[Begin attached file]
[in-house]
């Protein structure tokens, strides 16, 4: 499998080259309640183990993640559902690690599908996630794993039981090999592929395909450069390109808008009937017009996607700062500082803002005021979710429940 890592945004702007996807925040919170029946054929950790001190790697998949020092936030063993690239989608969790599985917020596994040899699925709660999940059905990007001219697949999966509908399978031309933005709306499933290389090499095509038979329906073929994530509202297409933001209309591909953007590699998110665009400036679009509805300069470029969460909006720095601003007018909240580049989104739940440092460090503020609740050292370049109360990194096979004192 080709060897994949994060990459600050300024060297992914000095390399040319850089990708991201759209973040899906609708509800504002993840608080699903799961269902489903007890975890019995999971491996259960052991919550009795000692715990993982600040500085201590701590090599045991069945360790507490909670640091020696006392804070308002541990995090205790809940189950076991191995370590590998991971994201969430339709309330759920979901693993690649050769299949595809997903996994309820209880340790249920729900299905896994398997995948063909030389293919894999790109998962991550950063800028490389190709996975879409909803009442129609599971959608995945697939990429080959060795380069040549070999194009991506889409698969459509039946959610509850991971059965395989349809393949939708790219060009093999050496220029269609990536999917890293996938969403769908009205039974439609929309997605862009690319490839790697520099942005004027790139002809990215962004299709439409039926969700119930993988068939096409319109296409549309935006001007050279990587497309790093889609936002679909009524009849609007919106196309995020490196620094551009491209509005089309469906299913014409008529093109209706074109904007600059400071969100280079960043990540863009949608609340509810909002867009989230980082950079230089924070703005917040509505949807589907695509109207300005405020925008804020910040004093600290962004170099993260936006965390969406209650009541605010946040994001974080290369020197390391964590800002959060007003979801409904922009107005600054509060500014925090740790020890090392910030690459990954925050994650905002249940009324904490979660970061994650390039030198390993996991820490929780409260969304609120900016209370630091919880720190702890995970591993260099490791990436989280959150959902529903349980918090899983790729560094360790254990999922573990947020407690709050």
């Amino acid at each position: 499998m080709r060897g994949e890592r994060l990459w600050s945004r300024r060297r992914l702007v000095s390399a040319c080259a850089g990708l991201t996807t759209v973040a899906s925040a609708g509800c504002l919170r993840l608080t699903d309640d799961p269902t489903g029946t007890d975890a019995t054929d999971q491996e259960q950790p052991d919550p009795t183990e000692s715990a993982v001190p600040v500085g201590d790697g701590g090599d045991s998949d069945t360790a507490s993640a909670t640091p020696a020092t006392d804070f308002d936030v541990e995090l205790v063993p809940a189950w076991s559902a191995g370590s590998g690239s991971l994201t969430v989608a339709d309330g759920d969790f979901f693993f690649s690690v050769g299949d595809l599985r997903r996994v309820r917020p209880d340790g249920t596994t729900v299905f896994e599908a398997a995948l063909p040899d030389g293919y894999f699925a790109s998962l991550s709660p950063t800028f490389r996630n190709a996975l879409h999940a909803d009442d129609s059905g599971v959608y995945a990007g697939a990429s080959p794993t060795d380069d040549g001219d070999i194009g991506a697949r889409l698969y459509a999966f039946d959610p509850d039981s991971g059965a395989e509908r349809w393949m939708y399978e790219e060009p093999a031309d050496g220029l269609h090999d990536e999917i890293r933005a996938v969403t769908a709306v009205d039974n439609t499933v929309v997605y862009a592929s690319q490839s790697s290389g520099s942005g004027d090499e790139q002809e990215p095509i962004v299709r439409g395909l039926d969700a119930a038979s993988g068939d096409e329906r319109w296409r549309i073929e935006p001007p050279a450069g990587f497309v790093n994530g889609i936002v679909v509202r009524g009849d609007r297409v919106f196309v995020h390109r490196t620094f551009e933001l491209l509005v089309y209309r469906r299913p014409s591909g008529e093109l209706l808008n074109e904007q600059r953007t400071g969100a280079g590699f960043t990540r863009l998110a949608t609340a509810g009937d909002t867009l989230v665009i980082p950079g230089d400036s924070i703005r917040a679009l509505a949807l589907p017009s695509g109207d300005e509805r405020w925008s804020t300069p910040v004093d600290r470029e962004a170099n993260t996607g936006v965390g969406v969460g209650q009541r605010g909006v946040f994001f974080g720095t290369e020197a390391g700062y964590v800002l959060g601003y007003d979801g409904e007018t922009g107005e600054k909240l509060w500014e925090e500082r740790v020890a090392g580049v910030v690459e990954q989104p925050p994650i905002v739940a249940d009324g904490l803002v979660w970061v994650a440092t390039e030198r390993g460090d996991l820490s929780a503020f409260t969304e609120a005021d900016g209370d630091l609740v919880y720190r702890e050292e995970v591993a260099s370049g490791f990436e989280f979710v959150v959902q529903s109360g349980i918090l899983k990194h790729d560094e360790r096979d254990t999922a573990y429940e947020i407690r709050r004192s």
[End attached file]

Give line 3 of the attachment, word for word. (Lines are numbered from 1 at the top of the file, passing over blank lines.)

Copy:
């Amino acid at each position: 499998m080709r060897g994949e890592r994060l990459w600050s945004r300024r060297r992914l702007v000095s390399a040319c080259a850089g990708l991201t996807t759209v973040a899906s925040a609708g509800c504002l919170r993840l608080t699903d309640d799961p269902t489903g029946t007890d975890a019995t054929d999971q491996e259960q950790p052991d919550p009795t183990e000692s715990a993982v001190p600040v500085g201590d790697g701590g090599d045991s998949d069945t360790a507490s993640a909670t640091p020696a020092t006392d804070f308002d936030v541990e995090l205790v063993p809940a189950w076991s559902a191995g370590s590998g690239s991971l994201t969430v989608a339709d309330g759920d969790f979901f693993f690649s690690v050769g299949d595809l599985r997903r996994v309820r917020p209880d340790g249920t596994t729900v299905f896994e599908a398997a995948l063909p040899d030389g293919y894999f699925a790109s998962l991550s709660p950063t800028f490389r996630n190709a996975l879409h999940a909803d009442d129609s059905g599971v959608y995945a990007g697939a990429s080959p794993t060795d380069d040549g001219d070999i194009g991506a697949r889409l698969y459509a999966f039946d959610p509850d039981s991971g059965a395989e509908r349809w393949m939708y399978e790219e060009p093999a031309d050496g220029l269609h090999d990536e999917i890293r933005a996938v969403t769908a709306v009205d039974n439609t499933v929309v997605y862009a592929s690319q490839s790697s290389g520099s942005g004027d090499e790139q002809e990215p095509i962004v299709r439409g395909l039926d969700a119930a038979s993988g068939d096409e329906r319109w296409r549309i073929e935006p001007p050279a450069g990587f497309v790093n994530g889609i936002v679909v509202r009524g009849d609007r297409v919106f196309v995020h390109r490196t620094f551009e933001l491209l509005v089309y209309r469906r299913p014409s591909g008529e093109l209706l808008n074109e904007q600059r953007t400071g969100a280079g590699f960043t990540r863009l998110a949608t609340a509810g009937d909002t867009l989230v665009i980082p950079g230089d400036s924070i703005r917040a679009l509505a949807l589907p017009s695509g109207d300005e509805r405020w925008s804020t300069p910040v004093d600290r470029e962004a170099n993260t996607g936006v965390g969406v969460g209650q009541r605010g909006v946040f994001f974080g720095t290369e020197a390391g700062y964590v800002l959060g601003y007003d979801g409904e007018t922009g107005e600054k909240l509060w500014e925090e500082r740790v020890a090392g580049v910030v690459e990954q989104p925050p994650i905002v739940a249940d009324g904490l803002v979660w970061v994650a440092t390039e030198r390993g460090d996991l820490s929780a503020f409260t969304e609120a005021d900016g209370d630091l609740v919880y720190r702890e050292e995970v591993a260099s370049g490791f990436e989280f979710v959150v959902q529903s109360g349980i918090l899983k990194h790729d560094e360790r096979d254990t999922a573990y429940e947020i407690r709050r004192s």